- Posted September 24, 2013 by
Kelowna, British Columbia
This iReport is part of an assignment:
Instagram Girls That 'Starve' For Attention
After posting a picture of my lovely puggle, Peter, I hashtagged (#) the word "fat." Pete is a bit of a rotund boy. After the photo had loaded, I clicked the hashtag that allowed me to explore the universe of what other users had hashtagged as #fat. The images that arose were alarming, heartbreaking, and infuriating.
Post after post of young teenage girls announcing that their accounts were "private so that their parents can't find out," that they are anorexic, bulimic, ED-girls. Proud and sad at the same time. The first girl I found, I immediately wanted to track down her parents and alert them of this cry for help from their 14 year old daughter.
As I searched on through this one simple hashtag collection, I found astonishing numbers of girls, all of whom had admitted their hatred towards themselves, their need to starve and binge and purge. They all professed their anger towards their bodies; these pubescent, struggling teenage minds. They posted photos of their own thighs and exclaimed horror and disgust. They posted photos of smaller thighs and promised themselves they would one day be that thin. The photographs are disturbing and gut-wrenching.
"I want to be so thin that people stare.. I want people to say what happened to her.. I want to be so thin that a guy could hug me and there arms could wrap all the way around me.. I want to be as thin as paper.." One girl wrote.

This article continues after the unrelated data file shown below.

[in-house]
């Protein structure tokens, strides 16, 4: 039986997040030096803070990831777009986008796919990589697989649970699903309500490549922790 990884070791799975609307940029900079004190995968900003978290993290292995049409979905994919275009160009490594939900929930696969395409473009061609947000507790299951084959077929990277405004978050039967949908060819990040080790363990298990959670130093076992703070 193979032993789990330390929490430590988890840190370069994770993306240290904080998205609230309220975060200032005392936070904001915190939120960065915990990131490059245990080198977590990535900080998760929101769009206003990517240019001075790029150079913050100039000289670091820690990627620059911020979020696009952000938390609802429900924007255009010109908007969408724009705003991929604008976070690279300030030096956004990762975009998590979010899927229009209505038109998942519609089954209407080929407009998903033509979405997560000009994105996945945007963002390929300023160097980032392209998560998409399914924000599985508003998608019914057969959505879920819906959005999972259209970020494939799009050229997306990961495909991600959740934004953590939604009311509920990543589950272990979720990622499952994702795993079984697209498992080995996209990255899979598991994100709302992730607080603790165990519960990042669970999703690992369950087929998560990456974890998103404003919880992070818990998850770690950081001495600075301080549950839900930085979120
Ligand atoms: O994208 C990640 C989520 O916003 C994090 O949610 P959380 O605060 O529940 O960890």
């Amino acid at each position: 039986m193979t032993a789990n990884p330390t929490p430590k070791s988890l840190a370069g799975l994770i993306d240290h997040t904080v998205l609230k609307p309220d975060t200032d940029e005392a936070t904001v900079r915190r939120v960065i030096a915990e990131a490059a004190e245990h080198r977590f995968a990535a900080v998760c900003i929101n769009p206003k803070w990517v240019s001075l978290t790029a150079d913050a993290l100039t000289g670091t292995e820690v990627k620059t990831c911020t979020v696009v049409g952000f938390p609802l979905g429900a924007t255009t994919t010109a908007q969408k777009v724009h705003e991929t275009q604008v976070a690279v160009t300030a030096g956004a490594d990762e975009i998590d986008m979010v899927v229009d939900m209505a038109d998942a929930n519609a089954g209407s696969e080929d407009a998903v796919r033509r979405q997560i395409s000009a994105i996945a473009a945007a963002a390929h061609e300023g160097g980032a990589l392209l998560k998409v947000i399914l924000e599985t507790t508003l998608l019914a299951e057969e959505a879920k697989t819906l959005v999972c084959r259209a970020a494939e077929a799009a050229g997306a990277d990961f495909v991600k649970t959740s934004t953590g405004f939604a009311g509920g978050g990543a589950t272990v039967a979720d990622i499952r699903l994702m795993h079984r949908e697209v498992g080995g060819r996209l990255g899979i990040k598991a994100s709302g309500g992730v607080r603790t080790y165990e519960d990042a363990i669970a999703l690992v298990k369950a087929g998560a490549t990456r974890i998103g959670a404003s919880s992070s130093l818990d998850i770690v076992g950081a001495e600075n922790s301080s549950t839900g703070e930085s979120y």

Let's be realistic. Eating Disorders are not a new phenomenon. The issue at hand here is that teenagers are using social media platforms as a way to connect with other teenagers that they can get motivation from. These children are starving- literally starving- for attention from their parents. What I want to know is where are these parents? When your daughters are thin as rails, are you paying attention? When your daughters are not eating, are you paying attention?
Each of these girls has taken to creating secret accounts and make a point of noting that they are secret so that their friends or acquaintances will keep it that way. They would rather hide from their parents than seek their help. What is happening in our family systems that children are hiding away on Instagram and confessing their hatred towards their own bodies, expressing their depression and suicidal feelings to strangers, sharing their KiK accounts to converse with strangers.
Our children are missing something. They are missing parents that care; parents that pay attention.
This is a devastating underground prevalence of Instagram camaraderie between young girls with eating disorders. Let's do something about it. Nationally.